News Release

Research paves the way for predicting disease progression for incurable cancer

A research breakthrough in follicular lymphoma offers hope that doctors may be able to predict the progression of the cancer disease in individual patients

Peer-Reviewed Publication

Aarhus University

The researchers


"It will make a big difference for patients if doctors can use the protein expression of the tumour at the time of diagnosis to identify patients at high risk of transformation during the course of their disease," says Associate Professor Maja Ludvigsen (left) who is behind the study together with PhD student Marie Beck Hairing Enemark. Photo: Simon Byrial Fischel.

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Credit: Photo: Simon Byrial Fischel/Aarhus University

Researchers have come one step closer to answering why, in some patients, a type of lymphoma changes from indolent to aggressive, and in particular they are closer to identifying which patients are at high risk of this change happening.

Part of the answer lies in the protein expression in the tumour, explains Associate Professor Maja Ludvigsen from the Department of Clinical Medicine at Aarhus University. Maja is one of the authors of a new study on the subject, which has just been published in the scientific journal Blood Advances.

Follicular lymphoma is an incurable lymphoma. But unlike many other cancers, it is not always aggressive from the start. This means that patients with the disease have to live with the uncertainty of when - and how - the cancer will develop. It also means frequent visits to hospital to monitor any acute developments.

Patients generally respond well to treatment and most are physically well, even with the serious diagnosis. However, for the majority of patients, the disease will flare up periodically and for some patients it will change into an aggressive form.

"For some, the disease can be controlled with treatment. For others, the cancer will progress to the  aggressive lymphoma type, diffuse large B-cell lymphoma (DLBCL). This development is associated with a deterioration in the patient’s condition and the chances of survival are significantly lower," says Maja Ludvigsen.

The study was conducted by PhD student Marie Beck Hairing Enemark, and the researchers analysed the protein composition of cancerous tumours from patients with follicular lymphoma. This has provided new insights into why the cancer transforms into an aggressive type and, in particular, which patients are at high risk of being affected.

Can cause worry and anxiety

"You could consider the proteins in the tissue as the tumour's toolbox. Our study shows that tumours from patients who experience transformation to the aggressive type later in the course of the disease have a different protein content at the time of diagnosis. We can utilise this to find out more about the mechanism that drives the transformation. Interestingly, we found proteins that affect the cells' ability to survive," says Maja Ludvigsen.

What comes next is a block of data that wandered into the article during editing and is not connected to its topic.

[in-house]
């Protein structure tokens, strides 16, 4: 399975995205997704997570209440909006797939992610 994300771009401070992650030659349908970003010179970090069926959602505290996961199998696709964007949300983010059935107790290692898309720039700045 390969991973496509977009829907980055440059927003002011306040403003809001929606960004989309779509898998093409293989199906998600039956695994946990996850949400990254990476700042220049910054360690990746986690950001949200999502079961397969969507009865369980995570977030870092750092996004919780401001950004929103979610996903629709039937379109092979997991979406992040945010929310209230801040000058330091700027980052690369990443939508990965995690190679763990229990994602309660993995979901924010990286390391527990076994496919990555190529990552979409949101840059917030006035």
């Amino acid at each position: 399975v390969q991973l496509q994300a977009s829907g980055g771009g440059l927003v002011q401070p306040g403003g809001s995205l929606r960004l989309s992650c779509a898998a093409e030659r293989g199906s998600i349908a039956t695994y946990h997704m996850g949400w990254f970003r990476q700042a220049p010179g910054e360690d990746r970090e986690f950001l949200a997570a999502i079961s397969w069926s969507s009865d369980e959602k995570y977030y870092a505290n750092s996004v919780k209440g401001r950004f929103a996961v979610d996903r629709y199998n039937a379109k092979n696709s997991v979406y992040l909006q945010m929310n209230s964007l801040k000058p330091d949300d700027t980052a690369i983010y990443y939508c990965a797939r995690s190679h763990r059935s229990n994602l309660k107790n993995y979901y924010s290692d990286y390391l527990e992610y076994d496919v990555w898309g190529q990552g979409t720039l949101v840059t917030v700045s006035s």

"We therefore decided to take a deeper look at five proteins, and this confirmed a different level of expression in the tumour in patients with different disease progression. It is particularly interesting to note that, based on the combined expression of the five proteins, at the time of diagnosis we were able to identify patients who would later experience transformation to the aggressive lymphoma," explains the researcher. She calls the study a groundbreaking discovery about the biology of the transformation process in this type of cancer.

"At the moment, patients have to live with the uncertainty of when and how their disease will return. This can lead to high levels of worry and anxiety," says Maja Ludvigsen. She hopes that, in the future, the study can be used to predict the course of an individual patient's disease.

"This would mean that low-risk patients could be less concerned about their disease and it could save many unnecessary hospital visits. Perhaps it could even take some of the pressure off our busy hospitals. It will also be possible to tailor treatment strategies to high-risk patients earlier, ultimately with the hope of treating and saving a larger group of patients than is possible today," she says.

 Maja Ludvigsen points out that, although the researchers have validated the results in tumour tissue from patients, further research is necessary to see whether the results also apply to a larger patient group. Expansion of the study has already been initiated as part of the research project.


The research results - more information

  • In a retrospective cohort study, the researchers investigated the protein profile in cancerous tumours using mass spectrometry-based proteomics analysis and immunohistochemistry (IHC) combined with digital image analysis.
  • The project is a collaboration across Blood Diseases and Department of Pathology, Aarhus University Hospital and Department of Clinical Medicine, Katharina Wolter, Amanda Jessica Campbell, Maja Dam Andersen, Emma Frasez Sørensen, Trine Engelbrect Hybel, Kristina Lystlund Lauridsen, Stephen Hamiton-Dutroit and Department of Pathology at Rigshospitalet, Copenhagen, Trine Lindhart Plesner and Department of Biomedicine, Aarhus University, Bent Honoré.
  • External funding: Karen Elise Jensen Foundation, Danish Lymphoma Group, Ølufgaard, A. P. Møller and Chastine Mc-Kinney Møller Foundation.
  • Read more in the scientific article:



Associate Professor Maja Ludvigsen
Aarhus University, Department of Clinical Medicine and Aarhus University Hospital, Department of Haematology
Mobile: +45 22 85 95 23


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